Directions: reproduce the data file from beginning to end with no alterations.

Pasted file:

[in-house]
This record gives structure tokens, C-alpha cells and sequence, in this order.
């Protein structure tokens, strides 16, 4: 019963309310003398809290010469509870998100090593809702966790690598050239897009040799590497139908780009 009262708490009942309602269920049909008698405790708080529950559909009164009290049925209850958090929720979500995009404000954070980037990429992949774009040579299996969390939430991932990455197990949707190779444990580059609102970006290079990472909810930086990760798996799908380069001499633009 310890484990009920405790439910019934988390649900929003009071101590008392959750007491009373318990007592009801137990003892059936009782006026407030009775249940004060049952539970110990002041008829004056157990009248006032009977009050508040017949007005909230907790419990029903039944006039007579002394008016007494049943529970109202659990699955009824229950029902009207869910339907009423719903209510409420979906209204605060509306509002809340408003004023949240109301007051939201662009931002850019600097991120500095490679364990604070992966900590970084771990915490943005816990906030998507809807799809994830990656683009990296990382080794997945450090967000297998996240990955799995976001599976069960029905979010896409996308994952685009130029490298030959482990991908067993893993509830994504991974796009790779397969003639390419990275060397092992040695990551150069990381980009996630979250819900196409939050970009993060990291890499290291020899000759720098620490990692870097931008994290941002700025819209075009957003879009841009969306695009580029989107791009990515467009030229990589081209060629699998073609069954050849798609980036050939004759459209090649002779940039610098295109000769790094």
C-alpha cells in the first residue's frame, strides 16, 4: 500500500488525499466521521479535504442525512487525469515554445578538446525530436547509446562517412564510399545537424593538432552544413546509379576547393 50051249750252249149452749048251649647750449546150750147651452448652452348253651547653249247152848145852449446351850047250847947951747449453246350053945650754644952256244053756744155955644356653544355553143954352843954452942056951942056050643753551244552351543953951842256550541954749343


[in-house]
This record gives structure tokens, C-alpha cells and sequence, in this order.
């Protein structure tokens, strides 16, 4: 019963309310003398809290010469509870998100090593809702966790690598050239897009040799590497139908780009 009262708490009942309602269920049909008698405790708080529950559909009164009290049925209850958090929720979500995009404000954070980037990429992949774009040579299996969390939430991932990455197990949707190779444990580059609102970006290079990472909810930086990760798996799908380069001499633009 310890484990009920405790439910019934988390649900929003009071101590008392959750007491009373318990007592009801137990003892059936009782006026407030009775249940004060049952539970110990002041008829004056157990009248006032009977009050508040017949007005909230907790419990029903039944006039007579002394008016007494049943529970109202659990699955009824229950029902009207869910339907009423719903209510409420979906209204605060509306509002809340408003004023949240109301007051939201662009931002850019600097991120500095490679364990604070992966900590970084771990915490943005816990906030998507809807799809994830990656683009990296990382080794997945450090967000297998996240990955799995976001599976069960029905979010896409996308994952685009130029490298030959482990991908067993893993509830994504991974796009790779397969003639390419990275060397092992040695990551150069990381980009996630979250819900196409939050970009993060990291890499290291020899000759720098620490990692870097931008994290941002700025819209075009957003879009841009969306695009580029989107791009990515467009030229990589081209060629699998073609069954050849798609980036050939004759459209090649002779940039610098295109000769790094």
C-alpha cells in the first residue's frame, strides 16, 4: 500500500488525499466521521479535504442525512487525469515554445578538446525530436547509446562517412564510399545537424593538432552544413546509379576547393 50051249750252249149452749048251649647750449546150750147651452448652452348253651547653249247152848145852449446351850047250847947951747449453246350053945650754644952256244053756744155955644356653544355553143954352843954452942056951942056050643753551244552351543953951842256550541954749343